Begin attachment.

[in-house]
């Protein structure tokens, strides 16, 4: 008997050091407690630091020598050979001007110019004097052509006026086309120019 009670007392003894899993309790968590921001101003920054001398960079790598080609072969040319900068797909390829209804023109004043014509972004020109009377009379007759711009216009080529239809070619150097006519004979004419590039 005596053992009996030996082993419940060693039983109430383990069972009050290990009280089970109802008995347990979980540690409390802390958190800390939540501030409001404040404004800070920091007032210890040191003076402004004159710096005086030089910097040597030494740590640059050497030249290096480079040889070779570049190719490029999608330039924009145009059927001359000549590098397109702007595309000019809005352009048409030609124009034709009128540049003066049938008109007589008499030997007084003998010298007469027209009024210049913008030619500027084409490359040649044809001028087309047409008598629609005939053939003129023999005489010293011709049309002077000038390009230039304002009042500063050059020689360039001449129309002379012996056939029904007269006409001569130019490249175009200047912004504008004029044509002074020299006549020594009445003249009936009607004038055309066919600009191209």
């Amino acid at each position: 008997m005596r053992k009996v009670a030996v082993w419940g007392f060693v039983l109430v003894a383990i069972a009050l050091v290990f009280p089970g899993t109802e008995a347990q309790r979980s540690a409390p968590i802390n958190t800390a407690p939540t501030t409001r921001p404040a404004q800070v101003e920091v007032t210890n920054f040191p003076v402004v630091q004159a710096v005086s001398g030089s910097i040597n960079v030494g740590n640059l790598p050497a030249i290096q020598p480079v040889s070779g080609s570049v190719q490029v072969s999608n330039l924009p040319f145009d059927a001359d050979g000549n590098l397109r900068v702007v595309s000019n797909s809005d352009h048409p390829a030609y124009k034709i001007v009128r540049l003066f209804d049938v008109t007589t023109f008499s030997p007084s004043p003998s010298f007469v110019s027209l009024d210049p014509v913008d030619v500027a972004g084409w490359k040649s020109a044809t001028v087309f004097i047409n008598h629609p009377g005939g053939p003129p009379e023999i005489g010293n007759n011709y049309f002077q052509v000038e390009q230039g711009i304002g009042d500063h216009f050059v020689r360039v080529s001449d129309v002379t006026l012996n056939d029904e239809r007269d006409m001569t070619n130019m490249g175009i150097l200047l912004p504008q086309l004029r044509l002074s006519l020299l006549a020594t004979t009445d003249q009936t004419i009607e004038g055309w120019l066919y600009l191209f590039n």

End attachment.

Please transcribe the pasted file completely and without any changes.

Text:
[in-house]
């Protein structure tokens, strides 16, 4: 008997050091407690630091020598050979001007110019004097052509006026086309120019 009670007392003894899993309790968590921001101003920054001398960079790598080609072969040319900068797909390829209804023109004043014509972004020109009377009379007759711009216009080529239809070619150097006519004979004419590039 005596053992009996030996082993419940060693039983109430383990069972009050290990009280089970109802008995347990979980540690409390802390958190800390939540501030409001404040404004800070920091007032210890040191003076402004004159710096005086030089910097040597030494740590640059050497030249290096480079040889070779570049190719490029999608330039924009145009059927001359000549590098397109702007595309000019809005352009048409030609124009034709009128540049003066049938008109007589008499030997007084003998010298007469027209009024210049913008030619500027084409490359040649044809001028087309047409008598629609005939053939003129023999005489010293011709049309002077000038390009230039304002009042500063050059020689360039001449129309002379012996056939029904007269006409001569130019490249175009200047912004504008004029044509002074020299006549020594009445003249009936009607004038055309066919600009191209």
């Amino acid at each position: 008997m005596r053992k009996v009670a030996v082993w419940g007392f060693v039983l109430v003894a383990i069972a009050l050091v290990f009280p089970g899993t109802e008995a347990q309790r979980s540690a409390p968590i802390n958190t800390a407690p939540t501030t409001r921001p404040a404004q800070v101003e920091v007032t210890n920054f040191p003076v402004v630091q004159a710096v005086s001398g030089s910097i040597n960079v030494g740590n640059l790598p050497a030249i290096q020598p480079v040889s070779g080609s570049v190719q490029v072969s999608n330039l924009p040319f145009d059927a001359d050979g000549n590098l397109r900068v702007v595309s000019n797909s809005d352009h048409p390829a030609y124009k034709i001007v009128r540049l003066f209804d049938v008109t007589t023109f008499s030997p007084s004043p003998s010298f007469v110019s027209l009024d210049p014509v913008d030619v500027a972004g084409w490359k040649s020109a044809t001028v087309f004097i047409n008598h629609p009377g005939g053939p003129p009379e023999i005489g010293n007759n011709y049309f002077q052509v000038e390009q230039g711009i304002g009042d500063h216009f050059v020689r360039v080529s001449d129309v002379t006026l012996n056939d029904e239809r007269d006409m001569t070619n130019m490249g175009i150097l200047l912004p504008q086309l004029r044509l002074s006519l020299l006549a020594t004979t009445d003249q009936t004419i009607e004038g055309w120019l066919y600009l191209f590039n």